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Vectorization of a function

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Francesco Rossi
Francesco Rossi on 30 Sep 2019
Edited: the cyclist on 30 Sep 2019
I have dotted all the variable that are defined as a vector, but matlab gives me an error.
Do you see where is my problem?
function [C] = BlackScholesCall(S,K,t,r,sigma)
% Calculates the price of a call option
% INPUT S 1x1 ... Current stock price (underlying)
% K 1x1 ... Strike price
% t 1x1 ... Time to maturity
% r 1x1 ... Risk-free interest rate
% sigma 1x1 ... standard deviation (volatility of the underlying)
% OUTPUT C 1x1 ... The price of a call option
% USAGE BlackScholesCall(S,K,t,r,sigma)
Code to call the function:
S = 22
K = 20:25
t = 0.1:0.1:0.6
r = 0.02
sigma = 0.25
C = BlackScholesCall(S, K, t, r, sigma)
Thank you very much!


Geoff Hayes
Geoff Hayes on 30 Sep 2019
Francesco - please copy and paste the full error message to this question. In the function header, you have
t 1x1 ... Time to maturity
which implies that t is a scalar...but in your input to this function, you define t as an array
t = 0.1:0.1:0.6
Which should it be - a scalar or an array? Perhaps this is the are passing in an array but the code is expecting a scalar? Are you the author of BlackScholesCall?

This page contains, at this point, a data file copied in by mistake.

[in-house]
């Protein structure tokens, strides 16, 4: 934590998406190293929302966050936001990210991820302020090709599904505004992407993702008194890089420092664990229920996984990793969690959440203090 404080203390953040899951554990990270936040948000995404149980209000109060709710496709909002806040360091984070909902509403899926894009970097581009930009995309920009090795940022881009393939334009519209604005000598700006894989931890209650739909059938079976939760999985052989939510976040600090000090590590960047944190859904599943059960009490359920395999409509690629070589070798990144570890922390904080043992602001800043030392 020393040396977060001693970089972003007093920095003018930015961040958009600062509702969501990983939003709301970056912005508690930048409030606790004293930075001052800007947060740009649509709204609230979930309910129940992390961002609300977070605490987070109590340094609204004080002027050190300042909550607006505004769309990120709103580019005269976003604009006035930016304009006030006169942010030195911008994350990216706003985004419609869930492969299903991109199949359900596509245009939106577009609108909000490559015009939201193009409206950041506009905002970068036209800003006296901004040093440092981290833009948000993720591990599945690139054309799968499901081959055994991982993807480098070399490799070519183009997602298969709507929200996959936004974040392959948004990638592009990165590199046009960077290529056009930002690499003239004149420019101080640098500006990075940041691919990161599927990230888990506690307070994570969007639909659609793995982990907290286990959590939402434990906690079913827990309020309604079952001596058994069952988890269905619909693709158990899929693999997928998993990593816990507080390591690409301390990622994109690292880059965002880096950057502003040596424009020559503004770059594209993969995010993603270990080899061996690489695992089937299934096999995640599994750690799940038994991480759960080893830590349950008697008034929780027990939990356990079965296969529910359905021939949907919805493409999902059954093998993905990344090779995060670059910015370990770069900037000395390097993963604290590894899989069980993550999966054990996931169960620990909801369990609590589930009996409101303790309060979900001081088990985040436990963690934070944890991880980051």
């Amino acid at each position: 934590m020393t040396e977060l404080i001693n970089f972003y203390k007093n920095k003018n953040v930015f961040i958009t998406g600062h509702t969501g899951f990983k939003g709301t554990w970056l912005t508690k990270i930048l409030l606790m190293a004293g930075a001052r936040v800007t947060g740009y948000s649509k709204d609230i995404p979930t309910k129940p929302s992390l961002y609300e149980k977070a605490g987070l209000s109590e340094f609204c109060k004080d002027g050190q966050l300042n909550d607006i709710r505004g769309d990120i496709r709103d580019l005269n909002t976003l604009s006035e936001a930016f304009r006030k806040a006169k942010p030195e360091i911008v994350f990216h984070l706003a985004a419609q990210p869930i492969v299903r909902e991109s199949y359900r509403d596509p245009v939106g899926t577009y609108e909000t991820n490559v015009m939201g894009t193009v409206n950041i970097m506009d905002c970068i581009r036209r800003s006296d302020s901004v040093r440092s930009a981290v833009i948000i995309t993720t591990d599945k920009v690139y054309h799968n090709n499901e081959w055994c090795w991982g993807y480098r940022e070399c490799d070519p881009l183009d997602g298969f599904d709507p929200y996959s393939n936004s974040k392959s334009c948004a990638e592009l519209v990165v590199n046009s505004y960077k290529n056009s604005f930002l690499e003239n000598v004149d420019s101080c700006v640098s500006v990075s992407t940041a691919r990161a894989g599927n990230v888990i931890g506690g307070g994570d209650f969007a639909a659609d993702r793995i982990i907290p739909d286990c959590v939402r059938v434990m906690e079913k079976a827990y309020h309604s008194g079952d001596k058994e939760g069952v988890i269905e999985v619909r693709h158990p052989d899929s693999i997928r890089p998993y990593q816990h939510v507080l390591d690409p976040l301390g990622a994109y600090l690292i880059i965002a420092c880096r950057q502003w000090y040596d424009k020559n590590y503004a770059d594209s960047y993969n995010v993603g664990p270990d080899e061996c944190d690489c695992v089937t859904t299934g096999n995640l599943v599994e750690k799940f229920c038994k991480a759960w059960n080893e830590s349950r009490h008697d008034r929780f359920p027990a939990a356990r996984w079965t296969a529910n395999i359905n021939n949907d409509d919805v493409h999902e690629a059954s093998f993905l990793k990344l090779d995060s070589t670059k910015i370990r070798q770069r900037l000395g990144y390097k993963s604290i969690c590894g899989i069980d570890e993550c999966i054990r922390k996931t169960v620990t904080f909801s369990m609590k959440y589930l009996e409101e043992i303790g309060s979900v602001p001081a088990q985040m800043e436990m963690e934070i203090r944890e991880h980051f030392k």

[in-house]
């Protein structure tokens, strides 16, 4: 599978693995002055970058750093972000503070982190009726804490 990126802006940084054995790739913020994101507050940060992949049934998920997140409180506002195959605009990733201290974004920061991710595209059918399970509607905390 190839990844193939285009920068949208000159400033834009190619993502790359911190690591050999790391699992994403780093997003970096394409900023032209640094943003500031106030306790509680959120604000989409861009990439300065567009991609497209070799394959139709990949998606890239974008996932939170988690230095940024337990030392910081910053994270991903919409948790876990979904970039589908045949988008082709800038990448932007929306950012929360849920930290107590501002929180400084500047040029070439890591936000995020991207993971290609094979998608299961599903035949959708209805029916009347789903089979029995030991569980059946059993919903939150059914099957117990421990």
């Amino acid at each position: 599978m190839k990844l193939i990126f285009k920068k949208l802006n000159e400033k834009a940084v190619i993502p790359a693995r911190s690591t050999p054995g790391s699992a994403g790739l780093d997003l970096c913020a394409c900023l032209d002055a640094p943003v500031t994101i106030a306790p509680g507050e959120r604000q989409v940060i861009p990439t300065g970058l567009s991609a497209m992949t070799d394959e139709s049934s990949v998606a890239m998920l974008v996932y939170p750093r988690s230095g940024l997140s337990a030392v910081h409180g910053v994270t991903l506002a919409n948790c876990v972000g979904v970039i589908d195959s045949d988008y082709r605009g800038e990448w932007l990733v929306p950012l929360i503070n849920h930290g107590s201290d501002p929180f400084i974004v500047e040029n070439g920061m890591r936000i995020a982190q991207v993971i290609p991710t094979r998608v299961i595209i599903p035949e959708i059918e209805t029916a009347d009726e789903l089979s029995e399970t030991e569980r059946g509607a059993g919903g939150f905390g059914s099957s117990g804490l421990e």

Francesco Rossi
Francesco Rossi on 30 Sep 2019
Error in solution: Line: 12 Column: 13
Invalid expression. When calling a function or indexing a variable, use parentheses. Otherwise, check for mismatched delimiters.
This is the error message I got if I run the function.
Thank you for spotting the error in the description, it should be an array, as defined later.

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Accepted Answer

the cyclist
the cyclist on 30 Sep 2019
Edited: the cyclist on 30 Sep 2019
The problem is that you don't seem to have a grasp on how the "." syntax actually works. (Sorry if that sounds harsh!)
For example, you have
I'm not sure what you intend there -- just stating that K is a vector? -- but that's just not how it works. You don't just "dot the vectors". Oversimplifying a bit -- you dot the operations not the variables.
I would start by reading this documentation.
Your code is just a bit tricky to fix, because you are also trying to use two vectors of different lengths, and I'm guessing you actually want all combinations of K and t to generate results. So, you actually have two-dimensional input. Is that right?


the cyclist
the cyclist on 30 Sep 2019
Oh, maybe not as tricky as I thought. Are the values of K and t paired, such that each pair of inputs gives one value of C? In that case, this should work:
in place of what you had. Notice how I moved some of your dots to be associated with vector operations, not the variables themselves.
the cyclist
the cyclist on 30 Sep 2019
Still easier than I expected if you do not want K and t paired, but there just happened to be the same number of inputs for each.
Due to "implicit expansion", you can send in a row vector for K, and a column vector of t, and get all the combinations. Just change your input to this:
t = (0.1:0.1:0.6)'
(in addition to making the changes I suggested to your code).

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More Answers (1)

meghannmarie on 30 Sep 2019
I think you have some of your dot operators wrong:
d1 = (log(S./K) +(r+(1/2)*sigma^2)*t)/(sigma*sqrt(t));
d2 = d1-sigma*sqrt(t);
C = (S*normcdf(d1)) - (K.*(exp(-1.*t)).*normcdf(d2));


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